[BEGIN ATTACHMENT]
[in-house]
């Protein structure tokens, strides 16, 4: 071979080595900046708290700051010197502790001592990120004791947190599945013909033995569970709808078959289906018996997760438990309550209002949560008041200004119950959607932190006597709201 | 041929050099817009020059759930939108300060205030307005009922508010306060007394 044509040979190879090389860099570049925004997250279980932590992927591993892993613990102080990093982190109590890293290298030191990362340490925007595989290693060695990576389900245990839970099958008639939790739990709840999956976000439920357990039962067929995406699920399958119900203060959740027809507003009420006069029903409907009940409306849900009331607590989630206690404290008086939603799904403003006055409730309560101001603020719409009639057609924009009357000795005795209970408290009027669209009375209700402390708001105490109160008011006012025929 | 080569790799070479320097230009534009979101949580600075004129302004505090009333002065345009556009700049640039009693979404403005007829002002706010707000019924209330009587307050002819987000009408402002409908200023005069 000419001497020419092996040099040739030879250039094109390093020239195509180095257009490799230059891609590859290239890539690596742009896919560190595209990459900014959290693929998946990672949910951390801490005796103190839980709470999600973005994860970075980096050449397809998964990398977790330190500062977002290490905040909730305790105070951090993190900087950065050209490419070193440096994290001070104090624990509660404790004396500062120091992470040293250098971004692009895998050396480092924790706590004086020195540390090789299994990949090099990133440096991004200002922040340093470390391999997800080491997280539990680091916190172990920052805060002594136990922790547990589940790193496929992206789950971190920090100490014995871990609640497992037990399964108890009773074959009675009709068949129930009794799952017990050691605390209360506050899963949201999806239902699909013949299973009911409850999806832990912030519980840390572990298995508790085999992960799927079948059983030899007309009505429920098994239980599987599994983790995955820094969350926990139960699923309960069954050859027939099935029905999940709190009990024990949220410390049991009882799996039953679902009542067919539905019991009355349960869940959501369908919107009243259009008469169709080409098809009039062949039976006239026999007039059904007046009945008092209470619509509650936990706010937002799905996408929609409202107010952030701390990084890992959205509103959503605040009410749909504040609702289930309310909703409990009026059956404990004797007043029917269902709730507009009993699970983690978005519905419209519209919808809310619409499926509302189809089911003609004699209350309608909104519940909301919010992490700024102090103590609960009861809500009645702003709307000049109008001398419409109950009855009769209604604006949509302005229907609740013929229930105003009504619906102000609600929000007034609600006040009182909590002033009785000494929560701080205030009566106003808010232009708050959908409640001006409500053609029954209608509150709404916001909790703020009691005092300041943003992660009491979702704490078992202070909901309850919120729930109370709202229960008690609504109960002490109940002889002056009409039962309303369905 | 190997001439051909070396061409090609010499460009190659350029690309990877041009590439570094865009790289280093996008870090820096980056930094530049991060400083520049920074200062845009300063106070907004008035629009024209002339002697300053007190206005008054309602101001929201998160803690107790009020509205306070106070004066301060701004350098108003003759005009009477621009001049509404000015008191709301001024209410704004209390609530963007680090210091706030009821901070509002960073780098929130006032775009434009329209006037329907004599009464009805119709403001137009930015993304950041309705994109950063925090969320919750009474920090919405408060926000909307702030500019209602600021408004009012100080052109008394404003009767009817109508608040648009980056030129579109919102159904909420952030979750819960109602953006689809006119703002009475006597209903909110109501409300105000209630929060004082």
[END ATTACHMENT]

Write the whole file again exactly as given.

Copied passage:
[in-house]
């Protein structure tokens, strides 16, 4: 071979080595900046708290700051010197502790001592990120004791947190599945013909033995569970709808078959289906018996997760438990309550209002949560008041200004119950959607932190006597709201 | 041929050099817009020059759930939108300060205030307005009922508010306060007394 044509040979190879090389860099570049925004997250279980932590992927591993892993613990102080990093982190109590890293290298030191990362340490925007595989290693060695990576389900245990839970099958008639939790739990709840999956976000439920357990039962067929995406699920399958119900203060959740027809507003009420006069029903409907009940409306849900009331607590989630206690404290008086939603799904403003006055409730309560101001603020719409009639057609924009009357000795005795209970408290009027669209009375209700402390708001105490109160008011006012025929 | 080569790799070479320097230009534009979101949580600075004129302004505090009333002065345009556009700049640039009693979404403005007829002002706010707000019924209330009587307050002819987000009408402002409908200023005069 000419001497020419092996040099040739030879250039094109390093020239195509180095257009490799230059891609590859290239890539690596742009896919560190595209990459900014959290693929998946990672949910951390801490005796103190839980709470999600973005994860970075980096050449397809998964990398977790330190500062977002290490905040909730305790105070951090993190900087950065050209490419070193440096994290001070104090624990509660404790004396500062120091992470040293250098971004692009895998050396480092924790706590004086020195540390090789299994990949090099990133440096991004200002922040340093470390391999997800080491997280539990680091916190172990920052805060002594136990922790547990589940790193496929992206789950971190920090100490014995871990609640497992037990399964108890009773074959009675009709068949129930009794799952017990050691605390209360506050899963949201999806239902699909013949299973009911409850999806832990912030519980840390572990298995508790085999992960799927079948059983030899007309009505429920098994239980599987599994983790995955820094969350926990139960699923309960069954050859027939099935029905999940709190009990024990949220410390049991009882799996039953679902009542067919539905019991009355349960869940959501369908919107009243259009008469169709080409098809009039062949039976006239026999007039059904007046009945008092209470619509509650936990706010937002799905996408929609409202107010952030701390990084890992959205509103959503605040009410749909504040609702289930309310909703409990009026059956404990004797007043029917269902709730507009009993699970983690978005519905419209519209919808809310619409499926509302189809089911003609004699209350309608909104519940909301919010992490700024102090103590609960009861809500009645702003709307000049109008001398419409109950009855009769209604604006949509302005229907609740013929229930105003009504619906102000609600929000007034609600006040009182909590002033009785000494929560701080205030009566106003808010232009708050959908409640001006409500053609029954209608509150709404916001909790703020009691005092300041943003992660009491979702704490078992202070909901309850919120729930109370709202229960008690609504109960002490109940002889002056009409039962309303369905 | 190997001439051909070396061409090609010499460009190659350029690309990877041009590439570094865009790289280093996008870090820096980056930094530049991060400083520049920074200062845009300063106070907004008035629009024209002339002697300053007190206005008054309602101001929201998160803690107790009020509205306070106070004066301060701004350098108003003759005009009477621009001049509404000015008191709301001024209410704004209390609530963007680090210091706030009821901070509002960073780098929130006032775009434009329209006037329907004599009464009805119709403001137009930015993304950041309705994109950063925090969320919750009474920090919405408060926000909307702030500019209602600021408004009012100080052109008394404003009767009817109508608040648009980056030129579109919102159904909420952030979750819960109602953006689809006119703002009475006597209903909110109501409300105000209630929060004082």